Resurrected Croydon Cinema wins Time Out culture award

David Lean Cinema Photo: Julian Walker

David Lean Cinema Pic: Julian Walker

A much loved Croydon community cinema which re-opened after a public campaign has won the 2016 Time Out Love London Local Culture Award.

This is the first time that the David Lean Cinema has won the award. The awards have been running for three years and are voted on by the general public, who chose their favourite restaurants, bars, cafés, shops and cultural venues.

The original David Lean Cinema opened in the Central Library Clocktower on Katherine Street in 1995 in honour of the legendary film director, who was responsible for Lawrence of Arabia, Bridge on the River Kwai and other cinematic masterpieces who was born in the town.  Due to major budget cuts by Croydon Council, it closed in April 2011.

Many local residents were disappointed to see the cinema disappear which led to the Save David Lean Cinema Campaign and from December 2011 to January 2014, the Campaign screened around 70 films in various locations. This enabled them to build up their support base.

Eventually, the Save David Lean Cinema Campaign gained attention from the wider public. Due to public pressure, Croydon Council promised that films would continue to be shown in Croydon Clocktower.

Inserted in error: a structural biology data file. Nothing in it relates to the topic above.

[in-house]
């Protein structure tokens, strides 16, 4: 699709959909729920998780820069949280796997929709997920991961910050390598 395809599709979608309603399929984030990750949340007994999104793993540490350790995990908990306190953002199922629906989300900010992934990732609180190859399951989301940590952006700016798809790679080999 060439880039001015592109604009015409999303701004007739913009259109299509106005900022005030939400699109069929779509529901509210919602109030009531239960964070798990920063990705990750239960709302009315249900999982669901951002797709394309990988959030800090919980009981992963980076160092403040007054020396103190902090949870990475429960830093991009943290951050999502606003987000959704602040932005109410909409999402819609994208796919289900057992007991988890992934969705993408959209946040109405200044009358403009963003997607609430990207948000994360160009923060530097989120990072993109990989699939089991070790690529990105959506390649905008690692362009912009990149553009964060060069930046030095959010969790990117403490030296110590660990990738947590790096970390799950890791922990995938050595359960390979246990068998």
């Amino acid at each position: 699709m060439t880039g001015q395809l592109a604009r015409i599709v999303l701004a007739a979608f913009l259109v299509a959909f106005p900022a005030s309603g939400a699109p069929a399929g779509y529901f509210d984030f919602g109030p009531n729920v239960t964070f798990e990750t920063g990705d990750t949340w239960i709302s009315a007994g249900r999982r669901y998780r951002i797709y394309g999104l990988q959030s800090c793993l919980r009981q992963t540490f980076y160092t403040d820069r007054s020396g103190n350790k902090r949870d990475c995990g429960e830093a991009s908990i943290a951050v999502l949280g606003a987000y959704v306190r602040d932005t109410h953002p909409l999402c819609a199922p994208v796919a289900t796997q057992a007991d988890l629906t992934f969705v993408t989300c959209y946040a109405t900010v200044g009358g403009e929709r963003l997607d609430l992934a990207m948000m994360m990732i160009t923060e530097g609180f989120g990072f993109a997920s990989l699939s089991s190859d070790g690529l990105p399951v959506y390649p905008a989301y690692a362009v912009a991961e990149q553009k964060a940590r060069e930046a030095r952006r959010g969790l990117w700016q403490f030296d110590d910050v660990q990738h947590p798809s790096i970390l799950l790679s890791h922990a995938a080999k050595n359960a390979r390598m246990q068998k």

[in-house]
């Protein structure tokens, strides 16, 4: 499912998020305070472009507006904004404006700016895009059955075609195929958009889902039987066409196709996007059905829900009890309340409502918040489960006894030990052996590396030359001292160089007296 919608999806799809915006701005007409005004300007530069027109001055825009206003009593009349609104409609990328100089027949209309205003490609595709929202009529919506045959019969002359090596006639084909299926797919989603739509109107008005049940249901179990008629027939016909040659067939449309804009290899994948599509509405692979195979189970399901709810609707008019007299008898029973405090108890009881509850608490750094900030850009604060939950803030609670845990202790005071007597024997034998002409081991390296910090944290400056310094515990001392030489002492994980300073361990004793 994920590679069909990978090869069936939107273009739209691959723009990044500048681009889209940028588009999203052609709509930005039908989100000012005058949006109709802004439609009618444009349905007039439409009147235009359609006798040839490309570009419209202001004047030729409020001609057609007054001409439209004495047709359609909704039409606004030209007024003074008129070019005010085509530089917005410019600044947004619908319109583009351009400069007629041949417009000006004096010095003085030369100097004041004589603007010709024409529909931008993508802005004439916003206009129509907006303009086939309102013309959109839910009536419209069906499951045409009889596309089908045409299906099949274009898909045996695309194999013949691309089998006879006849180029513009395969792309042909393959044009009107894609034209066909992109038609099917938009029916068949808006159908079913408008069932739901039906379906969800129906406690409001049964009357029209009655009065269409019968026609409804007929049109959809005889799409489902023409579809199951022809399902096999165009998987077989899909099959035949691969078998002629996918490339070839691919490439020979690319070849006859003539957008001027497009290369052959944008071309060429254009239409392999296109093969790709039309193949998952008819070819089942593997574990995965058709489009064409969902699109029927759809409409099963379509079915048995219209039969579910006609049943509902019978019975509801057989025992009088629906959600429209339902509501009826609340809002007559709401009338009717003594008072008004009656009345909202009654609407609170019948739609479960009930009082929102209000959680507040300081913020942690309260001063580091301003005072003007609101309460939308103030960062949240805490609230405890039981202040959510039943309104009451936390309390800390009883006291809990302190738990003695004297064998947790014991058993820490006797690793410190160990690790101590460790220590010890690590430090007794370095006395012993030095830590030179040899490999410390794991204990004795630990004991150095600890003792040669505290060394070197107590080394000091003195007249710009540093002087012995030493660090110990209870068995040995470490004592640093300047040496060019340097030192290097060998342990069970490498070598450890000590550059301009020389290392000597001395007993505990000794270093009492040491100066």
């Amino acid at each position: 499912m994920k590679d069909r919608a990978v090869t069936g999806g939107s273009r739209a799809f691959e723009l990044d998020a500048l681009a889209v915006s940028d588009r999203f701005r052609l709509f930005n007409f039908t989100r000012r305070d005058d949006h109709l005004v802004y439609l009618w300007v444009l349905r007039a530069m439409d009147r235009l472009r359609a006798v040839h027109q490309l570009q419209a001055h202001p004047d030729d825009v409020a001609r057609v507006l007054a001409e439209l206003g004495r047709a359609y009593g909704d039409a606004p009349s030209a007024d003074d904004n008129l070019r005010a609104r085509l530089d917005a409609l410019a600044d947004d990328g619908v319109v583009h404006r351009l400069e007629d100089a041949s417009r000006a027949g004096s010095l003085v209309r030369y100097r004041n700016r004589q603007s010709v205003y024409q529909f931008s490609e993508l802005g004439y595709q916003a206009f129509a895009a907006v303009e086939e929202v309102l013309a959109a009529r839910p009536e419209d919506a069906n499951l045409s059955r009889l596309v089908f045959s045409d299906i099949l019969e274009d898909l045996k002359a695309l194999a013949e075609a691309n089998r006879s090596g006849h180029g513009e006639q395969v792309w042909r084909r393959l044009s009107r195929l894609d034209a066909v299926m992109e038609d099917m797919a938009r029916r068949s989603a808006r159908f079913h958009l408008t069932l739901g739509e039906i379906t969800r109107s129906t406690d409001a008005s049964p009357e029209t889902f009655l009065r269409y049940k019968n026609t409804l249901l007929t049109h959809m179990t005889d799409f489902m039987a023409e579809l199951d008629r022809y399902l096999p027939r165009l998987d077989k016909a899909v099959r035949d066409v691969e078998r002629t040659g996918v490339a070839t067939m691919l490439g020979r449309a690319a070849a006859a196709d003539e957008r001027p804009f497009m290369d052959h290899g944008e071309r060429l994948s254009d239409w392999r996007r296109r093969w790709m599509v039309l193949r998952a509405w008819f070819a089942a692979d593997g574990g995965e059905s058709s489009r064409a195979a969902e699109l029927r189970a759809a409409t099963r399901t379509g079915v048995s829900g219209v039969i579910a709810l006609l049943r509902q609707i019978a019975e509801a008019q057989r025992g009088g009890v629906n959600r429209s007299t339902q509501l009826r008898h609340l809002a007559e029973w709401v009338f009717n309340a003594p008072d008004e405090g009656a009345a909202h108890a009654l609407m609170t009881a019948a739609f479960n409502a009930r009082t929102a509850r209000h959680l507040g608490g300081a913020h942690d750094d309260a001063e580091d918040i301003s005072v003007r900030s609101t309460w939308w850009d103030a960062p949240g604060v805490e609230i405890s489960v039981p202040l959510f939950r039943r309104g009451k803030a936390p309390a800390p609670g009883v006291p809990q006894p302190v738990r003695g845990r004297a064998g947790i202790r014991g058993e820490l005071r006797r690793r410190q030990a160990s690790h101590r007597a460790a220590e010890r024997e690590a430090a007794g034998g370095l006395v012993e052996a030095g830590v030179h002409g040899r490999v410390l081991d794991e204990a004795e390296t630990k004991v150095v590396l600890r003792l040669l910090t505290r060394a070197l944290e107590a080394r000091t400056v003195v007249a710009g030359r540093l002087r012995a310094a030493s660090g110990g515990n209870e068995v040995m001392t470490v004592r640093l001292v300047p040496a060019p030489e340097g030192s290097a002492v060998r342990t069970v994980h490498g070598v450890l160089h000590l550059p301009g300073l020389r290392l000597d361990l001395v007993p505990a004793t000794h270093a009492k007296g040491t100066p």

Campaign directors Adrian Winchester and Janet Smith attended the Time Out awards at the Bloomsbury Ballroom. Winchester said: “We’re extremely grateful to our loyal supporters who considered us worthy of this prestigious award. It’s a great credit to all our volunteers who have made the David Lean a much-loved venue. We hope the resulting publicity will bring more patrons and help to keep the cinema open in future.”

Now, the David Lean Cinema presents around nine films a month. It aims to help visitors discover the best of British and World cinema, as well as classic re-releases and recent favourites.  This year, they sold 82 per cent of their total seats in the first 3 months.

Most of their stewards are volunteers including box office, projectionists, programmers and supporting admin personnel.  One of the staff, Cathy Burns, said: “Quite a large group of volunteers enables us to show quality films in a lovely 68 seat cinema for the benefit of the Croydon community.”

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